LOS ANGELES — NASCAR’s most anticipated event of the year was a success with a large crowd on hand witnessing Joey Logano winning the Busch Light Clash at the Los Angeles Memorial Coliseum.
On a day where Los Angeles greats gathered and fans saw performances by Pitbull and Ice Cube, 23 drivers took center stage and put on a stout 150-lap feature. Feelings were hurt, cars and barriers were damaged and even car reliability issues reared its ugly head.
In the end, Logano didn’t have to fully endure the chaos after holding off Kyle Busch to become the first man to win in the City of Angels. If anything, the only chaos he saw was after the race when Martin Truex Jr. and Michael McDowell tangled in Turn 1.
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A boastful Logano couldn’t believe he brought the No. 22 Shell/Pennzoil Ford Mustang on top of the result chart. More so that his wife Brittany Logano is expecting a baby Monday.
“We got the victory with the old Shell/Pennzoil Mustang. This is an amazing event. Congratulations, NASCAR,” said Logano. “Such a huge step in our industry to be able to do this, put on an amazing race for everybody. I’m out of breath. I was so excited about this. This is a big win.”
Never satisfied finishing second, Busch’s No. 18 M&Ms Toyota Camry had the strongest car throughout the main event. As far as what would’ve helped to snatch the lead from Logano was keeping the tires from overheating.
“I was being perfect doing everything I needed to do – keep the tires underneath me. When I got close, I was like, okay I’ve got to try more and pounce at an opportunity and just overheated the tires and smoked them in three laps and that was it,” Busch explained.
“Disappointing, obviously, come out here and win the pole, and lead laps, run up front. The finish goes green and it’s not chaotic and we can’t win, so it sucks. Congratulations to my son (Brexton) – he won yesterday. That’s cool. I was trying to match him. He’s winning more than me these days, so somebody better send him a contract.”
Before Busch took control at one point in the race, Tyler Reddick was also a top contender. That was until falling out of the race due to a transaxle failure. While leading no less as the woes happened under the first caution period for an incident involving Ricky Stenhouse, Jr.
Once his day was over, Reddick would later go into the stadium bowl and salute the fans.
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“The L.A. Memorial Coliseum exceeded expectations. The fans, the atmosphere, the intensity of the race itself. Just the intensity of the field and the drivers – it was an incredible experience,” Reddick explained.
“Certainly, the obvious big bummer is breaking our transaxle doing something I probably didn’t even need to do. We had one of the fastest cars on the race track. We were just riding and managing the gap back to Kyle; trying to lap as many cars that we could so we wouldn’t have to worry about them later. But we never made it that far.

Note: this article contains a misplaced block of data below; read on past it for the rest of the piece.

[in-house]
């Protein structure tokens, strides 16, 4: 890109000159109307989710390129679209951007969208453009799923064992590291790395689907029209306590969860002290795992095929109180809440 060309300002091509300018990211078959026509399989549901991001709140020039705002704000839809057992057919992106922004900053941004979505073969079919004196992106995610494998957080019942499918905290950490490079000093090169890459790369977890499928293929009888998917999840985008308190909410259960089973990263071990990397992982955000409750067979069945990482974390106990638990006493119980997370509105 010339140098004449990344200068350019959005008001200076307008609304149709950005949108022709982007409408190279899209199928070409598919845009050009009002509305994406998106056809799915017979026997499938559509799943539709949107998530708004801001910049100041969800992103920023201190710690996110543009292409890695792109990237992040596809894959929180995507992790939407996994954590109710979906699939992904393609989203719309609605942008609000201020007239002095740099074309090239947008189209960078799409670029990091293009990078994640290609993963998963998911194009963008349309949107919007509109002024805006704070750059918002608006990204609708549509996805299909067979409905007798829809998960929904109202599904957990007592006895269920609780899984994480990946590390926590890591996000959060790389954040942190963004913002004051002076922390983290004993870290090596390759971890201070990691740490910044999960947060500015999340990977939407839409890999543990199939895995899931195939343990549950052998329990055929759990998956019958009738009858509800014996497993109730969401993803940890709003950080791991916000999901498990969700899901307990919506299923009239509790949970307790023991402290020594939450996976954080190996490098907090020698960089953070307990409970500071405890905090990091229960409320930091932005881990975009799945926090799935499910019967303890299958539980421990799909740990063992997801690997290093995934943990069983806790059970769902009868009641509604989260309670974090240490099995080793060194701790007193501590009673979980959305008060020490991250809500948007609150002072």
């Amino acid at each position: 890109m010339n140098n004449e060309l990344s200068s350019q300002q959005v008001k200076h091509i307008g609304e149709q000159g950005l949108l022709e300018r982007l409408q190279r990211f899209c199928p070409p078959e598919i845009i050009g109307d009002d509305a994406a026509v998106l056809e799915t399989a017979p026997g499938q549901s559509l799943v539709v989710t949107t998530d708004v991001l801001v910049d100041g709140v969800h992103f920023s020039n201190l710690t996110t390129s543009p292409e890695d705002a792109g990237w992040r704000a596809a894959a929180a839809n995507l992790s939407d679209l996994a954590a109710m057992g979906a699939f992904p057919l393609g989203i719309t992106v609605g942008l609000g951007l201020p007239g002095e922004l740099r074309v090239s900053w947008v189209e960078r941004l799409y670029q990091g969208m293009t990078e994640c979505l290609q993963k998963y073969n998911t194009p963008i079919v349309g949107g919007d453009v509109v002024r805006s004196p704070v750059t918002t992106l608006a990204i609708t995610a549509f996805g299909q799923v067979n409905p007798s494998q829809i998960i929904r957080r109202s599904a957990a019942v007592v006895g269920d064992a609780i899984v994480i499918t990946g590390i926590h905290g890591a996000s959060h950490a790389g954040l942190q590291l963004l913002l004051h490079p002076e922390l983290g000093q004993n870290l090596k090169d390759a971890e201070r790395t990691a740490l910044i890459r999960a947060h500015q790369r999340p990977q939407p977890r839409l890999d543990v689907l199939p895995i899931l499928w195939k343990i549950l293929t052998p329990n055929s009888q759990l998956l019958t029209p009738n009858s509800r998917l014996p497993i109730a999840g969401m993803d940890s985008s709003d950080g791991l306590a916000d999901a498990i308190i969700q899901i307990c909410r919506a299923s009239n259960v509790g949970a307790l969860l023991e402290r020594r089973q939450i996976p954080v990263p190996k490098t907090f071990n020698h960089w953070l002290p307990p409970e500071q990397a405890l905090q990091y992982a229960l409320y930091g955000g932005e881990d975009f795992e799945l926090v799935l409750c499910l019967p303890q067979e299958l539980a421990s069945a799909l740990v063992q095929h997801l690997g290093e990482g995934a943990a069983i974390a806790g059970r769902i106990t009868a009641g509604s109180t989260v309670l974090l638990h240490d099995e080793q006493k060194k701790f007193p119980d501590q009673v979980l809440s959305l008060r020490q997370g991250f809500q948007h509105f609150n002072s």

“It’s a tough lesson, but it’s a lesson we can learn from. Thankfully this wasn’t a points-paying race. It still stings to give away a race like that from the lead, but we’ll be able to learn, grow from it and be even more ready than I thought would be possible rolling into Daytona.”
While one Richard Childress Racing driver faltered, another one blossomed. Austin Dillon picked up the pieces and rounded out the top-three. The result certainly boosted the No. 3 team’s morale after not having an ideal Saturday practice and qualifying.
“Man, I don’t know. From where we were last night, it took a lot of crazy fate and a little prayer last night. Talked to myself. We got it together today,” said Dillon. “The True Velocity Chevrolet was really fast in practice, I just struggled a little bit in qualifying and knew we would get in the race and be fine. The long run speed was there.
“Disappointed I couldn’t get those next two cars. I really wanted to get there. But all-in-all, a great race from where we were last night and everyone back home at RCR, good job. It was a good showing for us.”
Accidents were bound to happen on the quarter-mile circuit and the biggest one involved Justin Haley. The Kaulig Racing driver impressed a lot of people with a strong weekend. That all came to a crashing halt on Lap 116 when a battle with Kyle Larson went south.
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Haley’s left side slammed the inside jersey barrier, ripping off the left front fender.
“We had a fast Chevrolet. The whole race, we were just kind of pacing ourselves. And then obviously towards the end of the race, the cautions started falling and we just got put in a bad situation,” said Haley.
“But I’m glad we had speed with our LeafFilter Gutter Protection Chevrolet. Any other day of the week, the cards could turn our way and we could have a good run. Happy to be in contention of a win and we’ll see what Daytona brings.”
The SoCal pageantry is now in the books and now the mind shifts to NASCAR’s grandest race of them all, the 64th Daytona 500 Sunday, February 20 (2:30 p.m. ET on FOX). Logano, who won the Great American Race in 2015, looks to bring Team Penske its long alluded third 500 win after years of shortcomings, including last year.
Top 10 Final Results: Logano, Ky. Busch, A. Dillon, Jones, Larson, Byron, Custer, Bell, Allmendinger and Harvick